My best friend in high school had perfect skin. Not only was her complexion clear and poreless no matter what, she also had naturally dark, thick lashes and full, red lips. She needed not a stitch of makeup for our entire high school (and later college) career.
I, on the other hand, had acne from the time I was 11 until… well now. In high school, this was bad for my self esteem. Of course, today I know how to fight it and keep my skin clear and glowing, but this wasn’t always the case!
I tried to make my friend recognize how emotionally painful it was for me to struggle with acne, but she never understood. She’d shrug it off and say ‘it’s not that big of a deal,’ which always made it seem like my feelings weren’t valid—that I didn’t have a real problem and I was being ridiculous.
That is, until she had a serious case of adult acne sometime in our late 20s. Her acne was severe, far worse than anything I had (or have) ever experienced.
It would be difficult to convey her emotional distress—she spent hours crying and researching every possible solution. She withdrew from social activities and became very depressed. She also let me know how very wrong she had been to dismiss my feelings. It became clear to her that acne really can not only negatively affect self-esteem; it can affect emotional well being in a very real way.
[Read: Acne and PMS]
Depression is a well-known side effect of acne. Acne can influence nearly every part of your life, from school/work performance to social activities and relationships. For some, acne informs nearly every decision they make.*
Here are a few strategies that have worked for me when dealing with acne and self-esteem issues. I hope they are helpful for you as well!
Put together a skin care regimen that’s right for your skin. Keep in mind that there is no one-size-fits-all program for acne management. You’ll need the specific cleanser, toner, moisturizer, exfoliant, and acne treatment products that will work for you. This might require that you speak with a skin care expert and that you do a bit of trial-and-error testing before discovering what works for you.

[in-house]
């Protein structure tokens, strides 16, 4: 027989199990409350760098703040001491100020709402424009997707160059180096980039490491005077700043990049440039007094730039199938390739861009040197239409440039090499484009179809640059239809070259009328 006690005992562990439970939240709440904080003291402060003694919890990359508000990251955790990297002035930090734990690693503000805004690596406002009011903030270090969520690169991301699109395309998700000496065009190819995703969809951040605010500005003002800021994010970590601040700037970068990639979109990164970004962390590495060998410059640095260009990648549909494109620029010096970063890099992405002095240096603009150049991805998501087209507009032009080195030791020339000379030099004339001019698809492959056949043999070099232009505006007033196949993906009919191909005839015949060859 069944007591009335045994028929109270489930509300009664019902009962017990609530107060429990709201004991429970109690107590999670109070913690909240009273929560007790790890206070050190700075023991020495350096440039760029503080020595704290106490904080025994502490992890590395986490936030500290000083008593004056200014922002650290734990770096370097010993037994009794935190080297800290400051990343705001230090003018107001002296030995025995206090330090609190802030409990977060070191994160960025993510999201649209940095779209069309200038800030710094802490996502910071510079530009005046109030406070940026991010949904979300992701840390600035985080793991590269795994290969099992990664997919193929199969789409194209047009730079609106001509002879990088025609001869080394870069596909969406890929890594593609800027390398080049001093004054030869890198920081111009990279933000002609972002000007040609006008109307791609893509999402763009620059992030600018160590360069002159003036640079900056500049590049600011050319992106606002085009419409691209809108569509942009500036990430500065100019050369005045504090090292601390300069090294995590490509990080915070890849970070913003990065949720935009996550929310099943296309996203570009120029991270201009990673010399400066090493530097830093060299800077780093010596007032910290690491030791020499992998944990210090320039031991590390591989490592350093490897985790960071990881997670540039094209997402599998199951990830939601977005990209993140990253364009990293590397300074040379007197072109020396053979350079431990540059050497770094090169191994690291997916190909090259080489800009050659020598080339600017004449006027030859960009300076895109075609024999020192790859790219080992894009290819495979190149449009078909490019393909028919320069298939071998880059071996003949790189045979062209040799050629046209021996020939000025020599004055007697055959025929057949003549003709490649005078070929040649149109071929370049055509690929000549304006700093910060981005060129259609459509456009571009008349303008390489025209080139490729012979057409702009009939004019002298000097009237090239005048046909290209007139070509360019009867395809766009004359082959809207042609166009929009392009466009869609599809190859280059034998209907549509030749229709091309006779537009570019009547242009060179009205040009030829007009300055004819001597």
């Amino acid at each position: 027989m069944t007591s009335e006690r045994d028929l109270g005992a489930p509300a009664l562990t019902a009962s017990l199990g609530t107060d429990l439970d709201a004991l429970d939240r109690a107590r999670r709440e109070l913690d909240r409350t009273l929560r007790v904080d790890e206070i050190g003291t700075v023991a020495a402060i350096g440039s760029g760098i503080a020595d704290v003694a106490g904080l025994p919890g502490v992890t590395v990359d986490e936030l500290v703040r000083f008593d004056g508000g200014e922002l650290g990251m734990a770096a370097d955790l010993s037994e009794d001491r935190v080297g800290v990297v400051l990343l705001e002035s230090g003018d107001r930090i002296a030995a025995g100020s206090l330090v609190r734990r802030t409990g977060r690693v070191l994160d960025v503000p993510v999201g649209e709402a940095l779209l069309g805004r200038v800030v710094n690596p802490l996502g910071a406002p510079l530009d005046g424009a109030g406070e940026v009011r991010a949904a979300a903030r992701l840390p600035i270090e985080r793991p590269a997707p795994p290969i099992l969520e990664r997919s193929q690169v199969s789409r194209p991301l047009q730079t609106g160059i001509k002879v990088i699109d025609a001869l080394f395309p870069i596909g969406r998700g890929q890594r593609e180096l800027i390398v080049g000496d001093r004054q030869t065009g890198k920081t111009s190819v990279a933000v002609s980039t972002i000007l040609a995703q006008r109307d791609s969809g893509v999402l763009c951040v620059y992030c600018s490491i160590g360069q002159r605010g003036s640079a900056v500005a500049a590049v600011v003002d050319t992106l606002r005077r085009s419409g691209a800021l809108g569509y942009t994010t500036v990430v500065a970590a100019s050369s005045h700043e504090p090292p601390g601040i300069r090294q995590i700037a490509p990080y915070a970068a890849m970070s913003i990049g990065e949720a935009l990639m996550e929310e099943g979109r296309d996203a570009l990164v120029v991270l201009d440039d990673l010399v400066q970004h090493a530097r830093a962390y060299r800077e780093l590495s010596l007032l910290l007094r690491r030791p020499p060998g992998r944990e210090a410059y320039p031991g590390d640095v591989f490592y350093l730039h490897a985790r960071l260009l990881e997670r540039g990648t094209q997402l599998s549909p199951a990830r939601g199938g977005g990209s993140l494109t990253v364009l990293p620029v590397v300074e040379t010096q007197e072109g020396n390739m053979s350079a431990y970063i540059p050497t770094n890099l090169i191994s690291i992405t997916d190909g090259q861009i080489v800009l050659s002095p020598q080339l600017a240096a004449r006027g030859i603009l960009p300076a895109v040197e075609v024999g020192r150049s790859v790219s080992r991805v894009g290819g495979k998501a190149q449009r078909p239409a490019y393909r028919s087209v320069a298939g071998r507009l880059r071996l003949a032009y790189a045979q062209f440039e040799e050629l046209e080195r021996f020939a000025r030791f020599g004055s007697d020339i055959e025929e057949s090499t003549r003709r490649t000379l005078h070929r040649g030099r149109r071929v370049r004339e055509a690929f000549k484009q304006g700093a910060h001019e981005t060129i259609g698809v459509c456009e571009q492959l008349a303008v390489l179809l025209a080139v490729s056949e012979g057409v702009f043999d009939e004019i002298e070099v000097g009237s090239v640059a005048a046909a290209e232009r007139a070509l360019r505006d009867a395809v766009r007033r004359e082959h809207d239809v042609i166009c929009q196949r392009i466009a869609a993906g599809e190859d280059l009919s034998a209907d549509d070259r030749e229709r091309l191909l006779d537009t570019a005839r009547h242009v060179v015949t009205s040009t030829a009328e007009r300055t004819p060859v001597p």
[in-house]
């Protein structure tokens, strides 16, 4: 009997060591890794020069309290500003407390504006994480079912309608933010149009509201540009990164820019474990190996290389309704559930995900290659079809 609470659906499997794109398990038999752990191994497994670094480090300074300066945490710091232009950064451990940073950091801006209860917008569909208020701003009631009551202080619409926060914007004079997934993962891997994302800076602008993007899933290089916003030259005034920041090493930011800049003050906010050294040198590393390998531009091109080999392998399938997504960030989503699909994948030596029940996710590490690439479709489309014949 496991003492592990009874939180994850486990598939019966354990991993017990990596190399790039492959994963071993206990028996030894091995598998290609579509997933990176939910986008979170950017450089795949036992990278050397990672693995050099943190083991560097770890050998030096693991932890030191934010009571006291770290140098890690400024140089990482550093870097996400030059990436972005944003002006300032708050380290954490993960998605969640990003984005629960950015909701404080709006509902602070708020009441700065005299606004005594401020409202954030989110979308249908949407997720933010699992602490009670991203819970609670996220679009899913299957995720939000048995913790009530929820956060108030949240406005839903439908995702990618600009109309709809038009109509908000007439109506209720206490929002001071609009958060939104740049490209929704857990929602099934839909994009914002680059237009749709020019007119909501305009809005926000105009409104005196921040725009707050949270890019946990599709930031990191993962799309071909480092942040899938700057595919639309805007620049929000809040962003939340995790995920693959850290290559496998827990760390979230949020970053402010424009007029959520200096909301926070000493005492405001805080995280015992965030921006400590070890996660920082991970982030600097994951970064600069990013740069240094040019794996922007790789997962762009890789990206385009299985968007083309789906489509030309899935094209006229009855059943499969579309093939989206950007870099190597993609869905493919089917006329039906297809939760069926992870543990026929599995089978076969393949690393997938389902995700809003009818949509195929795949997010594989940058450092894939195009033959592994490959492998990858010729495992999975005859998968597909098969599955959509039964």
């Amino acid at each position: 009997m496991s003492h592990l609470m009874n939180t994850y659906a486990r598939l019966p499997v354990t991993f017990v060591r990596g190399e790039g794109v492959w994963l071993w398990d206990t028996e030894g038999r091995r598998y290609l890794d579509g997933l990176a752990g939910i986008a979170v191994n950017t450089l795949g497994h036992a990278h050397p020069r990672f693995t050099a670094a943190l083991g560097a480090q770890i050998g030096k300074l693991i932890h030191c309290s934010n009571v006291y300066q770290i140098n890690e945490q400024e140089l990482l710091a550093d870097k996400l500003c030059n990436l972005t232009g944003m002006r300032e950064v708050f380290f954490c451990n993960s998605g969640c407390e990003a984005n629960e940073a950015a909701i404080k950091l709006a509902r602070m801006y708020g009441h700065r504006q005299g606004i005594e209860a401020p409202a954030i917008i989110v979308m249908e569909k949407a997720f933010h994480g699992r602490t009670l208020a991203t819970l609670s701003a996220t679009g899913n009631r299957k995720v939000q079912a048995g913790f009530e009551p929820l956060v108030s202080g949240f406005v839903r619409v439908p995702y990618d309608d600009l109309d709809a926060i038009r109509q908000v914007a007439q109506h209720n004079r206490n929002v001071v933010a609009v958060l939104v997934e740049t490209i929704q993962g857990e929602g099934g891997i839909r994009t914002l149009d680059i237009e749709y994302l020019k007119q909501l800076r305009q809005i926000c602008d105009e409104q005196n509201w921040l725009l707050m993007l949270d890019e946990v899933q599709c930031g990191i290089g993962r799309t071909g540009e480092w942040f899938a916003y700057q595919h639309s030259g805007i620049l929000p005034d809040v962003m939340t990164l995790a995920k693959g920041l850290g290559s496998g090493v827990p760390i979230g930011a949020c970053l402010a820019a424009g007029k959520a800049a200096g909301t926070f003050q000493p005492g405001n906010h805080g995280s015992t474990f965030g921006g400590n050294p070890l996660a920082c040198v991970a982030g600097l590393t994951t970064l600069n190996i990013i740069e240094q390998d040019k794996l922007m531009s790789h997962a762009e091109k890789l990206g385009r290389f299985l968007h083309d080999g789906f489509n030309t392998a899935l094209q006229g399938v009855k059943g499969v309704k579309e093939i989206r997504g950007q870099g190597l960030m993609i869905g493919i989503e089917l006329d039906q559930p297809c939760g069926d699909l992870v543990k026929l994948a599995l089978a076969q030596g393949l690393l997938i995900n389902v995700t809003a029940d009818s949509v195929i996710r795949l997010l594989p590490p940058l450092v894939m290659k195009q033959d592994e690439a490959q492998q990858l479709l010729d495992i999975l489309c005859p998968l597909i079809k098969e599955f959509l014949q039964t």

Don’t stop living your life. Don’t stop trying new things, going to social events, and working hard to achieve your goals. Remember that nobody cares about your skin as much as you do; most people are too focused on themselves to think that much about your complexion.
Embrace imperfection. Keep in mind that the actresses/models/celebrities you see with ‘perfect skin’ are (a) airbrushed and (b) usually wearing tons of makeup. Both men and women wear stage makeup, giving them that flawless glow. Many of them have the same skin issues you do—including acne.
Take excellent care of yourself. Eat nutritious food, get enough sleep, drink the recommended amount of water, and examine your environment to see how healthy it is for your mental and physical well-being. Don’t do this to clear up your acne, but rather because you deserve to be healthy. (Although, a healthy lifestyle is very helpful for clearer skin!)
[Read:5 Tips for Acne Scars]
*This blog is for entertainment purposes only and is not meant to diagnose or treat any condition; if you suspect you are suffering from depression or other illness, please consult with your doctor.